Imagine an "NES Sports" GBA cart, with Excitebike, Ice Hockey, Tennis, maybe even something later like NES Play Action Football... easily worth full price.

      Then maybe an "NES Adventures" with Zelda and some others. You know, group a bunch of NES games together in that vein. Those would be the must-have GBA carts of the year.

      See, this is why Nintendo is less than loved (at least as loved as they could be). They could take a very profitable yet consumer friendly approach, but they opt for the "fuck the customer" approach instead. A bit less customer screwing would certainly breed more brand loyalty in me. I just don't really feel compelled to jump on Nintendo stuff immediately - I pick up a lot of stuff second-hand, after the fact.

      • Petition failures (Score:2, Insightful)

        by Anonymous Coward
        "They could take a very profitable yet consumer friendly approach, but they opt for the "fuck the customer" approach instead."

        This is why companies don't listen to people on Slashdot. Before companies started doing this, we all whined about how companies weren't making classic games available. We all had to pirate them and emulate them... we had no option. Poor us.

        "Windwaker to be cel-shaded," we whined. "I'd rather the original Zelda any day, but they won't sell it to me!"

        Now Nintendo is offering its

        • by AvantLegion ( 595806 ) on Saturday March 27, 2004 @05:39AM (#8688111) Journal
          If you don't see a problem in trying to sell games that are as much as 15 years old at near full price (for GBA games) with a straight face... well, something's wrong.

          And in case you're not ousted for a fool yet, your logic falls apart when I point out that nobody's complaining about the collections of Atari or Activision or Intellivision games - which usually bundle anywhere from 5 to 20 games for about $20. Not one game.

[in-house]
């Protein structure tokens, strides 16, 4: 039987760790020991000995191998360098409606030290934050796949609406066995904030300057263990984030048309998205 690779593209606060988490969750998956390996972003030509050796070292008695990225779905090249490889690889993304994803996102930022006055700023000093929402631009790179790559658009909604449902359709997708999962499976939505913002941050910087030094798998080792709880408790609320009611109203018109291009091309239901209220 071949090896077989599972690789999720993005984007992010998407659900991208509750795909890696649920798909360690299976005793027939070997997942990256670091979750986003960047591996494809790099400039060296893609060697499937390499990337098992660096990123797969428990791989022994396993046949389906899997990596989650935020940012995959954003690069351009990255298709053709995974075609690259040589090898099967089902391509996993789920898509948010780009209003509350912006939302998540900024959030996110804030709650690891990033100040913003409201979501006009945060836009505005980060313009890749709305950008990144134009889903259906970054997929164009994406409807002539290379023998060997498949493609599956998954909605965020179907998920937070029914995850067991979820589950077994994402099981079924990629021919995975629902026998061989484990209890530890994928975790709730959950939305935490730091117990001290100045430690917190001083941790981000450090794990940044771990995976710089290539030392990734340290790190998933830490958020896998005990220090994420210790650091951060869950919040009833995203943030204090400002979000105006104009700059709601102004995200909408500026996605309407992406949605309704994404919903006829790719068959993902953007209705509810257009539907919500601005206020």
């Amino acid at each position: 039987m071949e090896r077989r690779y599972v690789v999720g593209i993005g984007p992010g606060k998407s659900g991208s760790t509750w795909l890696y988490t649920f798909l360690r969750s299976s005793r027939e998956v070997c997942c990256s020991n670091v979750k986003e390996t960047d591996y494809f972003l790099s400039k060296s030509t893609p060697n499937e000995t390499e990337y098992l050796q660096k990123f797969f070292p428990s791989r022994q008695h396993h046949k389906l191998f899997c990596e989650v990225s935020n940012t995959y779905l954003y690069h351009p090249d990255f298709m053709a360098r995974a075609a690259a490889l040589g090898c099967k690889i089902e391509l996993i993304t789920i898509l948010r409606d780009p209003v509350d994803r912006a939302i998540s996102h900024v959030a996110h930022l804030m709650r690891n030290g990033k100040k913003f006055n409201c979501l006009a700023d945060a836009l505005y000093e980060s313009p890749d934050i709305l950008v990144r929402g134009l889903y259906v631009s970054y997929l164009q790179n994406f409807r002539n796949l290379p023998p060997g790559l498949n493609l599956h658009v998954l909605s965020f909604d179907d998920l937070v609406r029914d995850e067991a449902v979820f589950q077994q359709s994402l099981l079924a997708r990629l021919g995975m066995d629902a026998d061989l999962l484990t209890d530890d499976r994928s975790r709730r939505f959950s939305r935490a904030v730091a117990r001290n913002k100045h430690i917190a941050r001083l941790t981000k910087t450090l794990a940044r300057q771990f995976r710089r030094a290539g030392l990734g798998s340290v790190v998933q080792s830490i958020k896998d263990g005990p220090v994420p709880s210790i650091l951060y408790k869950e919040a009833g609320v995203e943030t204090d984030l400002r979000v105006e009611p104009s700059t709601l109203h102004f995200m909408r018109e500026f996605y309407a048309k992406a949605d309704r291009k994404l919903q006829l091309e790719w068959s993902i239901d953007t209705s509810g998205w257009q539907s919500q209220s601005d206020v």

Those collections are doing it right. No complaints. Nintendo is not. Complaints.

          Can you wrap your brain around that?

          • Re:Petition failures (Score:1, Interesting)

            by Anonymous Coward
            I have a couple of problems with this attitude. First, $20 is not "near full price." It's 33% less than full price. That's about as low as "new in box" GBA carts go.

            Second, I'm not sure why you think a game should automatically be worth less in 15 years. The gameplay is still good. The graphics have aged, but they get the job done. The original Legend of Zelda is a much larger game than, say, the latest Mary Kate and Ashley Olsen adventure. Super Mario Bros. will take a gamer who hasn't played it far long

          • by Lobo42 ( 723131 )
            If you don't see a problem in trying to sell games that are as much as 15 years old at near full price (for GBA games) with a straight face... well, something's wrong.

            Dude, no one's holding a gun to your head and FORCING you to buy them. It's called free-market economics, and it means that things are priced based on what a SELLER is willing to give it up for and a BUYER is willing to pay. Nintendo owns these games, they sold them once at $60 a pop on the NES, some of them once again as e-Reader cards o

          • Re:Petition failures (Score:3, Informative)

            by scot4875 ( 542869 )
            your logic falls apart when I point out that nobody's complaining about the [$20] collections of Atari or Activision or Intellivision games

            And your logic falls apart when I point out that these things sold extremely well in Japan, outrageous price and all.

        • "Windwaker to be cel-shaded," we whined. "I'd rather the original Zelda any day, but they won't sell it to me!"

          Now Nintendo is offering its old games in a variety of formats. What happens? More whining. First, we whine that it's only releasing them in Japan. "Bring them stateside!"

          Now they bring it stateside. "They aren't selling it cheap enough," we whine. "They should be bundling more together," we whine. And worst of all, "they already gave this to us free!"